A House committee has watered down Gov. Bill Walker's proposal to increase the oil production tax and reduce tax credits paid to the oil and gas industry, introducing replacement legislation that would be worth about $50 million a year in savings instead of the $400 million in both savings and revenue proposed by the governor.

The substitute bill, introduced over the weekend by leadership in the House Resources Committee, also removes transparency provisions proposed by the governor that would have disclosed which companies receive tax credits, and for how much.

Walker introduced House Bill 247 as part of a broad package to help close the state's massive budget gap caused by low oil prices — a deficit that's now estimated to reach $4.1 billion in the current year. Other measures from the governor include creating the state's first individual income tax since 1980 and changing the way the Permanent Fund is managed. The Permanent Fund change would result in lower dividends for at least the next few years.

The committee substitute, if approved, will require a much larger draw from the state's rapidly dwindling savings, said Rep. Andy Josephson, D-Anchorage, a member of the committee.

"Why is it OK to make huge cuts to programs for seniors and the disabled, but to spare the oil industry?" Josephson asked. "I don't understand the logic."

The committee substitute is designed to ensure that companies critical to the economy can continue operating, said Gary Zepp, an aide to Rep. Ben Nageak, D-Barrow, co-chair of the committee that caucuses with the Republican-led majority.

"It costs more to get oil out of the ground than they are getting for the oil," Zepp said.

Amendments to the proposed bill are expected to be considered Tuesday afternoon.

The governor's version would have raised $500 million in its first year, in 2017, and less in the next two years, according to a preliminary analysis by the Revenue Department that also reviewed the committee substitute.

The substitute bill protects North Slope oil producers, where the state has traditionally made much of its income through production taxes. The governor had hoped to increase the minimum production tax from 4 percent to 5 percent, a measure designed to raise $100 million. The new bill eliminates that increase.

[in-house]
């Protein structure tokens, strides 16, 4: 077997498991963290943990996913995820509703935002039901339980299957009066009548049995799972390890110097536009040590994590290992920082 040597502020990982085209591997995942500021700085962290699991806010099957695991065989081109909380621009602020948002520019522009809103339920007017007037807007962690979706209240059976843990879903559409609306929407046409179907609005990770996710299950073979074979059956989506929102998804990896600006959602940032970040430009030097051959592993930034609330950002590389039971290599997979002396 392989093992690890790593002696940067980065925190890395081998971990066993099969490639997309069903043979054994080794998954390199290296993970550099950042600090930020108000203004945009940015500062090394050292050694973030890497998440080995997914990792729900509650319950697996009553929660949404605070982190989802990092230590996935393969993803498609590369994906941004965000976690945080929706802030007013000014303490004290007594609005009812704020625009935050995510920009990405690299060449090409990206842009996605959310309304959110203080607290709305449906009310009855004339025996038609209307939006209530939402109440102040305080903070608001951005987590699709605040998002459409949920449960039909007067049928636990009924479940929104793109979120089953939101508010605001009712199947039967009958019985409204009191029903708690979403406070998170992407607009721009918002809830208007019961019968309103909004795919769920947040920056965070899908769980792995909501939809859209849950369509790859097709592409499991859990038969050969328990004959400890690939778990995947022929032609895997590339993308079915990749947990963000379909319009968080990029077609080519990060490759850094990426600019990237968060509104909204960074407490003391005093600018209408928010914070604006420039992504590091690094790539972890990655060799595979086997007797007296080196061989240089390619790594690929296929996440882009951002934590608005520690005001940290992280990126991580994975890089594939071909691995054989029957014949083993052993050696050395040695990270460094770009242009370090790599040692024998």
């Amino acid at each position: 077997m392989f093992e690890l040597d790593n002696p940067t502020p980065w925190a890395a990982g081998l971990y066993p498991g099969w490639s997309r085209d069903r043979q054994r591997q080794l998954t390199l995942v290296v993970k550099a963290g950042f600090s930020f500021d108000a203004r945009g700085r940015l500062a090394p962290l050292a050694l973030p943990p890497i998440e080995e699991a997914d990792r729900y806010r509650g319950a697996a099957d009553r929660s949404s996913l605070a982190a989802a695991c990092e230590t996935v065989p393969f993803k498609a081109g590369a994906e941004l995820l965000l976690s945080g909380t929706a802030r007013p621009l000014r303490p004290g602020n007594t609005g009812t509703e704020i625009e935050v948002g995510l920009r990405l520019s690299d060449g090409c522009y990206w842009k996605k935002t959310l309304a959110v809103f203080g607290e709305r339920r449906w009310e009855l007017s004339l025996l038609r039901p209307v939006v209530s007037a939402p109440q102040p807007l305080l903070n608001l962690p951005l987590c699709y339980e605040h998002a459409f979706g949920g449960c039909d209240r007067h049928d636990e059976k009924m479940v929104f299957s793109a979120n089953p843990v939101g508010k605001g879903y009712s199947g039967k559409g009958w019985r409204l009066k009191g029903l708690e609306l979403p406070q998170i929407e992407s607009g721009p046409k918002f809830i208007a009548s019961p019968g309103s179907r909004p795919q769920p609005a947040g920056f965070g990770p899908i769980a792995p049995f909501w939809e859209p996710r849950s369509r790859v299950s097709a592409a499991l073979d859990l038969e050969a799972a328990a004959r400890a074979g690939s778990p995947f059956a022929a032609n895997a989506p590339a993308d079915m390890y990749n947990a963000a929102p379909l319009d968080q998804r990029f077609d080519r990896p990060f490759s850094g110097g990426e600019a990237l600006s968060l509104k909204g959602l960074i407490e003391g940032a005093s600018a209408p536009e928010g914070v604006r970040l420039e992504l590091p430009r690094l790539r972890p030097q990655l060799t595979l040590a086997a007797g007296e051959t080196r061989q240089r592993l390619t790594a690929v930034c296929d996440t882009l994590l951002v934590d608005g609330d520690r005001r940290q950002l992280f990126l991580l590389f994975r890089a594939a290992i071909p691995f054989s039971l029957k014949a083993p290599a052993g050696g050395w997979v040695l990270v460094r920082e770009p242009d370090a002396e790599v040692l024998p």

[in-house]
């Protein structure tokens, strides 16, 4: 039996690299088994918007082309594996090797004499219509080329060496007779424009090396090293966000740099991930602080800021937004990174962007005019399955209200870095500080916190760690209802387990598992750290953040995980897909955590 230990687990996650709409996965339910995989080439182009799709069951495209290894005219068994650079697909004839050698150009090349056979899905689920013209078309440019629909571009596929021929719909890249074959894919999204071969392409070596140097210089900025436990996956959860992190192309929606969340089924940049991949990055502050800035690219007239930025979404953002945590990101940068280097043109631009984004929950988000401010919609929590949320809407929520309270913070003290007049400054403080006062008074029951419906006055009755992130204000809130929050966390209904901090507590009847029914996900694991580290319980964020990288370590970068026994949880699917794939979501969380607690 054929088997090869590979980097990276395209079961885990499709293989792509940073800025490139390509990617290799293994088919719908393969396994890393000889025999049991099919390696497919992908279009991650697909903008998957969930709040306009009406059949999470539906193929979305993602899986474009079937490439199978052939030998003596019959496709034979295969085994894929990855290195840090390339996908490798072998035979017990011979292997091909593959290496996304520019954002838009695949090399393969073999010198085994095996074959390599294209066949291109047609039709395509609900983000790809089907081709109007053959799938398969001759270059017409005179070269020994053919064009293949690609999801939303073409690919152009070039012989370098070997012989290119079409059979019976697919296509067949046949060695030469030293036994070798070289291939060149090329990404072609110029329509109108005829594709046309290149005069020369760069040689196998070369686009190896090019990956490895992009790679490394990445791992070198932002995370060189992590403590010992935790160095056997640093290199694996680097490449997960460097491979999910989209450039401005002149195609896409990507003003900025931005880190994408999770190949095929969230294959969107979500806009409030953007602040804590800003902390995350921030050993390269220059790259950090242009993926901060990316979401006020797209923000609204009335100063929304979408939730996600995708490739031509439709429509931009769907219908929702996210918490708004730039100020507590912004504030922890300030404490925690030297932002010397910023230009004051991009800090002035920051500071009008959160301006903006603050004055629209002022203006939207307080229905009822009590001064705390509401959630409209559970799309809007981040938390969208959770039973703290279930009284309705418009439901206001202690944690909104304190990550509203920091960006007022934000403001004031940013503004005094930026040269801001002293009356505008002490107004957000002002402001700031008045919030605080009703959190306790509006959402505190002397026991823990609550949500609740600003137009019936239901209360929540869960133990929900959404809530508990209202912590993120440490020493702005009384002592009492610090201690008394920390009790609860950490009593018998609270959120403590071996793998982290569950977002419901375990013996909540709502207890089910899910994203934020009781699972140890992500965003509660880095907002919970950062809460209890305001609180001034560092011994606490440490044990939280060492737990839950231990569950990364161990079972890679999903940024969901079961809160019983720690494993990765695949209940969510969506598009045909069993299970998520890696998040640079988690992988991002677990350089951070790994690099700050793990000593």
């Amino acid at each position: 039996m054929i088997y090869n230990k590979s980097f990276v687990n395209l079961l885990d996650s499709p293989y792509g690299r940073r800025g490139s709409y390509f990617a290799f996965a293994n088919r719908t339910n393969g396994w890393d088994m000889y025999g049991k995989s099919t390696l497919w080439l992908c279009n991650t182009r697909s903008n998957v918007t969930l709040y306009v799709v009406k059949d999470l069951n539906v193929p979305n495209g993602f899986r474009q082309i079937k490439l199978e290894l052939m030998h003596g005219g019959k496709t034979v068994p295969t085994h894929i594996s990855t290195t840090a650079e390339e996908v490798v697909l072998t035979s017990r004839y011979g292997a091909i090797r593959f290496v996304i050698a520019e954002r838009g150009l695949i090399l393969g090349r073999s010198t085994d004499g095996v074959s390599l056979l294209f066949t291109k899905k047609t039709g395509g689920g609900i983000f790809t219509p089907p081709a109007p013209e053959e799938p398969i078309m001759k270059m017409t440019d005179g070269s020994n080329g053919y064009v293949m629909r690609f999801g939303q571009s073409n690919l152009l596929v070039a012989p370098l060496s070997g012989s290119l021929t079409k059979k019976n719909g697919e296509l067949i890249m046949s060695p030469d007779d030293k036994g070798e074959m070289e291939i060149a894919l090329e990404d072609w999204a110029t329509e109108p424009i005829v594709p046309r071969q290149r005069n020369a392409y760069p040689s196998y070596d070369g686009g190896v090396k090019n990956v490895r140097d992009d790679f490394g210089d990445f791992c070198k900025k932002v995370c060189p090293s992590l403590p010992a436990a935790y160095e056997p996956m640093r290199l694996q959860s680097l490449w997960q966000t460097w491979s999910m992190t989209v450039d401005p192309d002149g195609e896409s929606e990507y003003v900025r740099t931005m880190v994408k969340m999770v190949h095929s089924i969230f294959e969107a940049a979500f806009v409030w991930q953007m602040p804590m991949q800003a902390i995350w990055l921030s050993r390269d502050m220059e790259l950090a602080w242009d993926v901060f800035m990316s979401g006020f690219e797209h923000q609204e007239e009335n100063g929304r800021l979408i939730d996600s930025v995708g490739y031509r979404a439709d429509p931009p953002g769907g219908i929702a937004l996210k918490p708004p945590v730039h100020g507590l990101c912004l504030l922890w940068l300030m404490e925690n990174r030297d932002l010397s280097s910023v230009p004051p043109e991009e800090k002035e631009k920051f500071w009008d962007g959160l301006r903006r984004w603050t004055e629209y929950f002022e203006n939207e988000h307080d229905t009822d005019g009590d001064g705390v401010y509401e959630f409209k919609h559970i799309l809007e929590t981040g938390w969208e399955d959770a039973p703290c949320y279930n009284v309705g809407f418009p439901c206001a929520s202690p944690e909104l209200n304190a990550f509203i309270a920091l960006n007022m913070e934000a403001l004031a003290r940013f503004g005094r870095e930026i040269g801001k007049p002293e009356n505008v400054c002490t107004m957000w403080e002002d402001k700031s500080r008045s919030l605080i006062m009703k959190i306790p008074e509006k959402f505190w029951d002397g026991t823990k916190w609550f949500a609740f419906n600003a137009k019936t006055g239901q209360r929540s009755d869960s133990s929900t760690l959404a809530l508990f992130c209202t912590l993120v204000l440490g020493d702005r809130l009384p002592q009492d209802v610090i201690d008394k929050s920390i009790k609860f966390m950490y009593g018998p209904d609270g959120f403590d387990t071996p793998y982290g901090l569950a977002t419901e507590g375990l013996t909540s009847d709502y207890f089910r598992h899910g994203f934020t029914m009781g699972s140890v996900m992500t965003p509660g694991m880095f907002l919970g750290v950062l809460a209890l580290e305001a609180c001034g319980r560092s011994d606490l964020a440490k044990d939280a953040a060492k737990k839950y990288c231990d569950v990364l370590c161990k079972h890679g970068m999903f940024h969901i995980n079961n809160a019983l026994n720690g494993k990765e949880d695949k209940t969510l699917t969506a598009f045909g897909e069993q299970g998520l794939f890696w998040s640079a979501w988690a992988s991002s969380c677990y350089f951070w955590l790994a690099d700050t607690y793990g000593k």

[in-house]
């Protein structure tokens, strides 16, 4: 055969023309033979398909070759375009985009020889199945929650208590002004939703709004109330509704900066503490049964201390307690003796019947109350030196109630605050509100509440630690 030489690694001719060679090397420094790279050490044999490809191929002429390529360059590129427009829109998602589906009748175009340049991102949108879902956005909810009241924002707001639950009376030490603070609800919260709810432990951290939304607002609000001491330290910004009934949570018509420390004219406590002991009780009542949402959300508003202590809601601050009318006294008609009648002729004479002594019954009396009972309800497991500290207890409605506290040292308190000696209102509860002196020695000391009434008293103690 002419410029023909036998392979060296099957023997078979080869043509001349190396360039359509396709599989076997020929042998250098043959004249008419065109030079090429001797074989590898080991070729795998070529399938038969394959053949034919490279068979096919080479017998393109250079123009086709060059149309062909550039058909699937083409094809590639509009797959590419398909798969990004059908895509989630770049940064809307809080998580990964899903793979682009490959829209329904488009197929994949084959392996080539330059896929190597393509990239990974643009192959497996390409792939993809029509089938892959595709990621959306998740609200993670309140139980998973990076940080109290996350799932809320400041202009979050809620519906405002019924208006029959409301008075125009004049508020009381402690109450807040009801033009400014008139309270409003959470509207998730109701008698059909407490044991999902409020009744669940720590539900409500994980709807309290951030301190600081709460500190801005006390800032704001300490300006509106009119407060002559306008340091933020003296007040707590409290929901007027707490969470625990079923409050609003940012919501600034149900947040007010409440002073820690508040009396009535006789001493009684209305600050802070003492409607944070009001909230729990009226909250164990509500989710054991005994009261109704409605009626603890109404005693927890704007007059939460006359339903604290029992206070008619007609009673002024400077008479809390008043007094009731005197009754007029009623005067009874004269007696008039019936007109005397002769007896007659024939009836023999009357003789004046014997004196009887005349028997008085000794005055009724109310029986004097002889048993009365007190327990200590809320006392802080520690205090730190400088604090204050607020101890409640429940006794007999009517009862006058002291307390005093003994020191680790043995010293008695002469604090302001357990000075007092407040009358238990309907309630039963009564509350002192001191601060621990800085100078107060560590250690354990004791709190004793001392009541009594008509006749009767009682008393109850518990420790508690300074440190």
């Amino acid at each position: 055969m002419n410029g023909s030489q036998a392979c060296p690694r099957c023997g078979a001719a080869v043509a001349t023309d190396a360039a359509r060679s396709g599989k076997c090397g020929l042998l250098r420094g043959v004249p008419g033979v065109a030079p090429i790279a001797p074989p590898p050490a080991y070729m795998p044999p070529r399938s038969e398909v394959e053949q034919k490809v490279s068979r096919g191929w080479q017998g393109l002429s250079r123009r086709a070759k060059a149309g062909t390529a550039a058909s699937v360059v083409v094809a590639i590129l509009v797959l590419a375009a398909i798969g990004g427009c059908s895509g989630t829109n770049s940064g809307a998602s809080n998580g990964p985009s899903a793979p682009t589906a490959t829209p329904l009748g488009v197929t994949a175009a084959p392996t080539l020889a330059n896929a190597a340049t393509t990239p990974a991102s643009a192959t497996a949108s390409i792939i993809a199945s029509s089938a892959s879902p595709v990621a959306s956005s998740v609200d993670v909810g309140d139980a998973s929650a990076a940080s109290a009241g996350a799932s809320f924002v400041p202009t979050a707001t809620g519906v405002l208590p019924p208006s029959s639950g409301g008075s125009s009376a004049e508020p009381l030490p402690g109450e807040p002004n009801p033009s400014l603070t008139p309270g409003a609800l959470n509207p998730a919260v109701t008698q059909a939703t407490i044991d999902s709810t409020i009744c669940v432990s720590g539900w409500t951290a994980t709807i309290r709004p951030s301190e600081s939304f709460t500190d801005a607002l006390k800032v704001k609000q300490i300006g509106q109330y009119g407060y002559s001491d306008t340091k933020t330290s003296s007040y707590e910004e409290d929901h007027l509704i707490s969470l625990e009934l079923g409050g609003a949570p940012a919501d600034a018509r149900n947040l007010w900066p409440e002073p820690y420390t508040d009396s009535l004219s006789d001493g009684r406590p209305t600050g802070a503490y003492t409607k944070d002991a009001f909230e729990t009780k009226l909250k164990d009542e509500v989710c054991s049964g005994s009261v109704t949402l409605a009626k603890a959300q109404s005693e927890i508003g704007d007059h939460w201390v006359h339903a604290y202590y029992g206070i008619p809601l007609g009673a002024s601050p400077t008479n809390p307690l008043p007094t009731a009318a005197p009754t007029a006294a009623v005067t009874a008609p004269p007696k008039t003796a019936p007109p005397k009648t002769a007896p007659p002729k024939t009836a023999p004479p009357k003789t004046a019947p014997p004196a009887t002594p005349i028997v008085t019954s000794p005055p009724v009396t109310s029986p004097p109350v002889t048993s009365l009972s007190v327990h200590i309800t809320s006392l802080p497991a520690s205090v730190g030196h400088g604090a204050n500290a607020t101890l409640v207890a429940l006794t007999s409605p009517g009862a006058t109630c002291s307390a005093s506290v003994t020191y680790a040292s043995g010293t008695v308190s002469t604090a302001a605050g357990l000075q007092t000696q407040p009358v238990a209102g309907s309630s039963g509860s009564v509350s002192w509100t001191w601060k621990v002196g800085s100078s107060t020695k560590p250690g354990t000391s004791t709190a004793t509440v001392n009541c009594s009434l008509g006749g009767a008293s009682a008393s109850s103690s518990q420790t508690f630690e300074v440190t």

The governor had also proposed reducing the amount of refunded tax credits, which are paid in cash, by $400 million in 2017. Of that, $200 million in savings would have been achieved by deferring payment until later.

The planned deferral won't happen under the committee proposal because it removes an annual eligibility cap for each company proposed at $25 million by Walker. Instead, the committee proposal sets the annual eligibility cap at $200 million for each company, a level that's not expected to be met but will protect the state if a huge project is sanctioned, supporters of the new proposal said.

In Cook Inlet, the substitute bill will phase in reductions to some tax-credit programs, starting in 2017 and continuing in 2018, with the 40 percent well-lease expenditure credit phasing out after 2018. The governor had proposed an effective date of July 1 for his reductions, with some credits targeted for elimination then, including the well-lease credit.

The bill retains some key provisions in Walker's plan. It mandates that some credits expire as planned, such as the small producer credit worth about $12 million a year for a company. That will end May 1.

In another similarity, the new measure will also close a loophole tied to the per-barrel credit for so-called "new oil" — known as the gross value reduction that supports relatively new projects. In some cases, companies could use the credit to inflate their net-operating loss, and boost what they received under a 35 percent net operating loss credit.

Nageak and his fellow committee co-chair, Rep. Dave Talerico, R-Healy, did not return calls seeking comment. Walker was also unavailable for comment, a spokeswoman said.

The committee bill would create a legislative working group to propose changes to the Cook Inlet tax regime that will be considered by the Legislature next spring. The goal is creating a long-term system that promotes stable investment and oil and gas production in Cook Inlet, said Rena Delbridge, who helped develop the committee substitute as an aide to Resources vice-chair Rep. Mike Hawker, R-Anchorage.

Josephson said the committee substitute, if ultimately approved by the Legislature, will affect his ability to support an overall state fiscal plan. He won't feel comfortable raising income taxes on individuals or reducing dividend checks if the oil industry isn't also taxed to a similar degree.

Josephson noted that the Revenue Department's spring revenue forecast released on Monday shows the state collecting just $690 million in unrestricted general fund revenue from the oil industry next year, with most of that through royalties. Meanwhile, the state currently expects to pay $825 million in cash tax credits, leaving a negative balance of $134 million. But the state also expects to receive an additional $318 million in restricted revenue, such as into the Permanent Fund.

"We're scheduled to pay more in credits than we'd receive from the oil industry (into the general fund)," said Josephson.

In describing an estimated net loss for Alaska's treasury next year from adding unrestricted, general-fund oil revenues and subtracting oil tax credits, an earlier version of this story didn't note the estimated amount that the state is expected to collect in restricted revenue from the oil industry in 2017. Adding all three items together will result in the state receiving more money from the industry than it spends on tax credits, according to the Department of Revenue projection.